The Great McGinty marks the directorial debut of the great Preston Sturges, and this blistering political satire peppered with sharp comic overtones remains one of the gifted writer's most relevant and under-appreciated works. The tale of a skid row bum's unexpected and oh-so-shady rise to political prominence is funny, smart, and surprisingly timeless, and Kino celebrates it with a brand new 4K remaster and solid audio. You may not have heard of The Great McGinty, but now more than ever, you need to see it. Highly recommended.
With all the D.C. drama consuming our country right now, we could certainly use a good political comedy. Well, coming to the rescue just in the nick of time is The Great McGinty, a gem of a satire from madcap maestro Preston Sturges. With his acerbic wit, keen insight into the human condition, and glorious sense of the absurd, the esteemed writer-director delightfully skewers political corruption in this breezy, clever, and deceptively substantive farce that stands as one of the most auspicious directorial debuts in Hollywood history.
You may not be familiar with The Great McGinty - or may have dismissed it - because it doesn't boast any big stars or possess the same cachet as such standout Sturges pictures as The Lady Eve, Sullivan's Travels, The Palm Beach Story, or The Miracle of Morgan's Creek. Put me in the ignorant fool category, because as much as I admire Sturges' work, the film's B-list cast consistently dulled my enthusiasm and kept me from checking out The Great McGinty for far too long. Well, shame on me! (And shame on you if you make the same mistake.) Almost instantly, this classic comedy captivates with its incisive satire, clever plot, and superior performances. The movie zips along at a breakneck clip, deftly mixing high and lowbrow humor with sober social themes to create a thoroughly satisfying, often inspired tale. It's no wonder The Great McGinty landed on the New York Times' 10-best list and earned Sturges a well-deserved Best Original Screenplay Oscar.
A fictional no-name city that looks an awful lot like Chicago is the setting for this tongue-in-cheek, Depression-era story of voter fraud, racketeering, and campaign skullduggery. It's election night, and Dan McGinty (Brian Donlevy), a down-and-out bum on a bread line, is offered $2 if he'll show up at the polls and vote for the incumbent mayor under an assumed name. Desperate for a quick buck, Dan obliges...and obliges...and obliges. He ends up voting 37 times(!) with 37 different names at various polling places. Not only does he earn $74, he also gets a life-changing meeting with the victorious party boss (Akim Tamiroff) who thinks the unscrupulous Dan has a future in corruption...er, I mean politics.
Dan begins his apprenticeship in "collections," and he's so successful shaking down disreputable local businesses, The Boss gets him installed as an alderman in City Hall, where Dan thrives on kickbacks and dirty deals. The next logical step? A run for mayor, ironically under the "Reform Party" banner. Dan is reluctant at first, but soon goes all in. ("No man is strong enough to buck the party," he says with a smirk, a statement that's truer today than it was back then.) To heighten his appeal and legitimize his candidacy, he proposes a marriage of convenience to his smitten secretary Catherine (Muriel Angelus), a divorcée with two young children. She accepts, he gets an instant, picture-perfect family that helps him handily win his mayoral race, and before anyone can say Rod Blagojevich, The Boss begins mounting Dan's campaign for governor.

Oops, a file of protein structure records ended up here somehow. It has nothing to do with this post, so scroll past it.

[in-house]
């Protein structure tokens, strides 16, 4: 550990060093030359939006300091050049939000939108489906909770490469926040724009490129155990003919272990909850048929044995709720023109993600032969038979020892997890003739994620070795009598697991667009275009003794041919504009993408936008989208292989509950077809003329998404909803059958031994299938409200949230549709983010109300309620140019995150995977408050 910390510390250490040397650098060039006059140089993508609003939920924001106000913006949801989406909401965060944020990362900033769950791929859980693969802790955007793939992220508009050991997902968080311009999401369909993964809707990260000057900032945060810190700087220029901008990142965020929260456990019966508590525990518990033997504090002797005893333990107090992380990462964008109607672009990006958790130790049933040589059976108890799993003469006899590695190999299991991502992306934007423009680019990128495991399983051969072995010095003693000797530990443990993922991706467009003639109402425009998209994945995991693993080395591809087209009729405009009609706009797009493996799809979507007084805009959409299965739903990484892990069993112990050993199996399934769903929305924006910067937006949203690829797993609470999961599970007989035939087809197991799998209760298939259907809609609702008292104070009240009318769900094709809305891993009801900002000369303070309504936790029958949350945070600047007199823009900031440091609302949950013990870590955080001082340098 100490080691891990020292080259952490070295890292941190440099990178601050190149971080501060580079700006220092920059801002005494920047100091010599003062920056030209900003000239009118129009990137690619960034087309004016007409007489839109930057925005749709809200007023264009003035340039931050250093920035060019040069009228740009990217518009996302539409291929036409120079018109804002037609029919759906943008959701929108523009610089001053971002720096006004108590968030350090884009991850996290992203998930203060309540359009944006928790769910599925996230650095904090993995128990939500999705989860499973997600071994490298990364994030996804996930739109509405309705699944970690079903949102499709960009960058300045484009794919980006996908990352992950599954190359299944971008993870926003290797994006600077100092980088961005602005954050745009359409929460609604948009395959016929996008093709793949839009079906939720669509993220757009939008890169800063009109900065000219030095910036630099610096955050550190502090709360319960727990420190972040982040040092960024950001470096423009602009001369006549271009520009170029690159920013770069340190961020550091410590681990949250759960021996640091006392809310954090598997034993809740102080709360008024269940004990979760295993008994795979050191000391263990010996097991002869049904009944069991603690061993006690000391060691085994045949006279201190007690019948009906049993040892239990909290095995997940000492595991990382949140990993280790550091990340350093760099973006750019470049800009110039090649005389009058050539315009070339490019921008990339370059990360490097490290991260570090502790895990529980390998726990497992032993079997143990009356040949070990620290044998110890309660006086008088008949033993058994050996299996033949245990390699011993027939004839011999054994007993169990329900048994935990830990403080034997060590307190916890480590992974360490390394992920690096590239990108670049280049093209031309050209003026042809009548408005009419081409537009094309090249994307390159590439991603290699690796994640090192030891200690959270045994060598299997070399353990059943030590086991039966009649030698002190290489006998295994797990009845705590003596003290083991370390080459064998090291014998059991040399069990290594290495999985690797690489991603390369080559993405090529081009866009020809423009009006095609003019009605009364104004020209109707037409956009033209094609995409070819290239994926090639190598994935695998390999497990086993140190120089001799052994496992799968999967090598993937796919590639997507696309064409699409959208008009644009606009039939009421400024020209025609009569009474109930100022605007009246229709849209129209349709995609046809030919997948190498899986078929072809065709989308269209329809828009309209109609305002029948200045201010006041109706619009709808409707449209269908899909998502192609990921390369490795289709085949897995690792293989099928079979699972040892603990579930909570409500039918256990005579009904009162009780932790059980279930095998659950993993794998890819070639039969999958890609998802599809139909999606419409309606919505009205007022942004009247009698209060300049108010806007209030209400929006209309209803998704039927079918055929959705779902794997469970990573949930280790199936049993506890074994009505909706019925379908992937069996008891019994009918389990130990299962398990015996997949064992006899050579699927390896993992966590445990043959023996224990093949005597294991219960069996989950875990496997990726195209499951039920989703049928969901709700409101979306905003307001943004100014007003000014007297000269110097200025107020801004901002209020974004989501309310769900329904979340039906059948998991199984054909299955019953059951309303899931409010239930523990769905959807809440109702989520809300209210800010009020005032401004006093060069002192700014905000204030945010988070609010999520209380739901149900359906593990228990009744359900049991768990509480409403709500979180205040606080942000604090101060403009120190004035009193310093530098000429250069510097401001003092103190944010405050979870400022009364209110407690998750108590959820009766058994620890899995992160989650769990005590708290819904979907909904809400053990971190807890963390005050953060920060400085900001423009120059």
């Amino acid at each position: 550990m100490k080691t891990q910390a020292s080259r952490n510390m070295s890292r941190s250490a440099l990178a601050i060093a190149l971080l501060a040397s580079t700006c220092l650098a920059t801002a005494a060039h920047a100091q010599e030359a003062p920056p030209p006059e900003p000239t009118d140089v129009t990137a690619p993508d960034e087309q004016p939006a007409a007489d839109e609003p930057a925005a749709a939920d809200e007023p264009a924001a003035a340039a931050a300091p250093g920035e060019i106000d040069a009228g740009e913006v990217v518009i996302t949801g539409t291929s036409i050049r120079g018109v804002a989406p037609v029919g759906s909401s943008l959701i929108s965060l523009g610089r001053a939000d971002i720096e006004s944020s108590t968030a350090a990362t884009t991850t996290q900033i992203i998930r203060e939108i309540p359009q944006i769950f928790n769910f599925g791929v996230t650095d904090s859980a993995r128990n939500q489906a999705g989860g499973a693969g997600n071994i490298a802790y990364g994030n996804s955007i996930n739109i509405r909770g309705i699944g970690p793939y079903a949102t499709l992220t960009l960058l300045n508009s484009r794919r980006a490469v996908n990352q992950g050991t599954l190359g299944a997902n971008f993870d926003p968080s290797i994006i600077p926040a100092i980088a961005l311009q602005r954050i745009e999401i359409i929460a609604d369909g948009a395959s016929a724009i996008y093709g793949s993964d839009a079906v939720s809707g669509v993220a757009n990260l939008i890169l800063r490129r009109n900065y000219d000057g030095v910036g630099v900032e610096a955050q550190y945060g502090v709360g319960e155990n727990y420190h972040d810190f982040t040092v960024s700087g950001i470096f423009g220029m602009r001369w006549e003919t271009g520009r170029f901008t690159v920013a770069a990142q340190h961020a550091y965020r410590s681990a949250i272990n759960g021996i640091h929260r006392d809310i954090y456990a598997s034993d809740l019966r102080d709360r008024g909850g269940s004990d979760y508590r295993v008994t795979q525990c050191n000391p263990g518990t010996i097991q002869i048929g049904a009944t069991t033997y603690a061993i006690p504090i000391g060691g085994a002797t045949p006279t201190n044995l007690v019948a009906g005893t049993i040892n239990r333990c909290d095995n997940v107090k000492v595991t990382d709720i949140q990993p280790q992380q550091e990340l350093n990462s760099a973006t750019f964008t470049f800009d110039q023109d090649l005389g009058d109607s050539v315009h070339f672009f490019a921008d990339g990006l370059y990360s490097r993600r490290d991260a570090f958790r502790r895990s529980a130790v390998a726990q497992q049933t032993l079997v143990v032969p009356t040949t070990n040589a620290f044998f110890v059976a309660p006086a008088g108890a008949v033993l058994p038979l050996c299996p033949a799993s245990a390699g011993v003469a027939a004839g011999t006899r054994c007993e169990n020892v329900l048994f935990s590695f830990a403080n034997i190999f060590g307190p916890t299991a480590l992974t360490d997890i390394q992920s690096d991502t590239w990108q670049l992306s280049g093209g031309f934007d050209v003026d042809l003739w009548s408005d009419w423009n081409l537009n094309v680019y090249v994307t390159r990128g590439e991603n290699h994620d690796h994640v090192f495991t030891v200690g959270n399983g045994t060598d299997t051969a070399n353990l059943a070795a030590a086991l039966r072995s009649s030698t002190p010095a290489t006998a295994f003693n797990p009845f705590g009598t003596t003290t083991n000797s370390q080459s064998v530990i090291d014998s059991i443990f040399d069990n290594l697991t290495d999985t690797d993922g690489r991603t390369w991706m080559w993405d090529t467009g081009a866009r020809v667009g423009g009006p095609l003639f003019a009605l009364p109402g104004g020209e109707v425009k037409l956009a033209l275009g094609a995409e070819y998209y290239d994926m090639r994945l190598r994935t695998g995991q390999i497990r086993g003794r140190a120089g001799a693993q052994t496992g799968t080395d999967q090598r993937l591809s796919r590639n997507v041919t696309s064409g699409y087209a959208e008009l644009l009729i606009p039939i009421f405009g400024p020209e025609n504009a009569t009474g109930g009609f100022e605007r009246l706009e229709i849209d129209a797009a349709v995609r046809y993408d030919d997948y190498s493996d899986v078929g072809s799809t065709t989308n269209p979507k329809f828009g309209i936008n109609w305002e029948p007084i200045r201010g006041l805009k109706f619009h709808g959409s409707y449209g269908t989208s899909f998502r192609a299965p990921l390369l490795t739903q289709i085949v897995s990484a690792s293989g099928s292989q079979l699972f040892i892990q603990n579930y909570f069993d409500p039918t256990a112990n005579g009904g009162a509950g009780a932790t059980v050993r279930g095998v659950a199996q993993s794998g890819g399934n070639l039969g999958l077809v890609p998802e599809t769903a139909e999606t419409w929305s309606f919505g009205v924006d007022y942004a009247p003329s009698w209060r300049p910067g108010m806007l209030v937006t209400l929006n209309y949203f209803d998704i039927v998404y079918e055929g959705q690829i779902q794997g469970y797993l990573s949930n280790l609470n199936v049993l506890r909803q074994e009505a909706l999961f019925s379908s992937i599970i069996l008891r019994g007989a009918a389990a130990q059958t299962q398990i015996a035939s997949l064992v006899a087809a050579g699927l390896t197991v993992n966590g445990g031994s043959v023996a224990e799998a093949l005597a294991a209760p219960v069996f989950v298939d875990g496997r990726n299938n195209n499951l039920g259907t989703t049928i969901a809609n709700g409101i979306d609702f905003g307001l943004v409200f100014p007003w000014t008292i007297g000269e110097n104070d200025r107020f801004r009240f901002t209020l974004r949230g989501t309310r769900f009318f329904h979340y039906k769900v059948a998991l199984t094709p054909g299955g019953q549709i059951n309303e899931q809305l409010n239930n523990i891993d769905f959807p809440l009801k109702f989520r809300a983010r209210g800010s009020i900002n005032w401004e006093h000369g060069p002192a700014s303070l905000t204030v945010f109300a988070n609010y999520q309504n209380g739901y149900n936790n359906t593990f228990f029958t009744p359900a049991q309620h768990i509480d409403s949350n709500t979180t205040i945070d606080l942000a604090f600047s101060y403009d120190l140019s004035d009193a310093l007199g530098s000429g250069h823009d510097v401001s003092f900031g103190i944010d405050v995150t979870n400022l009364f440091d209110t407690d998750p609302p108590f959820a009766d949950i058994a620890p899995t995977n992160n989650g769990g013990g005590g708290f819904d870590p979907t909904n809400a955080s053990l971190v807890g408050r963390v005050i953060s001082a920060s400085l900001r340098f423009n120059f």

The Reform Party may be a joke, but Catherine, who champions social causes, vows to reform her crooked husband and inspire him to work for the common good. The question is, can a leopard change its spots? And what might be the consequences if it does? Oddly enough - and this is pure Sturges - Dan's snap decision to go straight turns his even-keel life upside down and gets him into more trouble than any of his illegal deeds ever did.
It's hard to believe, but The Great McGinty marked the first time a studio allowed a writer to direct his own script. What's now a common practice might never have come to pass were it not for an audacious move by Sturges, who was so desperate to protect the integrity of his work and present his stories the way he envisioned them, he offered to sell his Great McGinty script to Paramount for just $10 if he could direct the picture himself. The studio couldn't resist such a sweet deal, but Paramount bigwigs were so sure the inexperienced Sturges would fail, they saddled the film with a shoestring budget and forbade the use of any big-name stars. Sturges didn't bat an eye...and had the last laugh. The Great McGinty exceeded expectations, launched his legendary career, and thus paved the way for future writer-directors like Orson Welles, Billy Wilder, and Joseph L. Mankiewicz.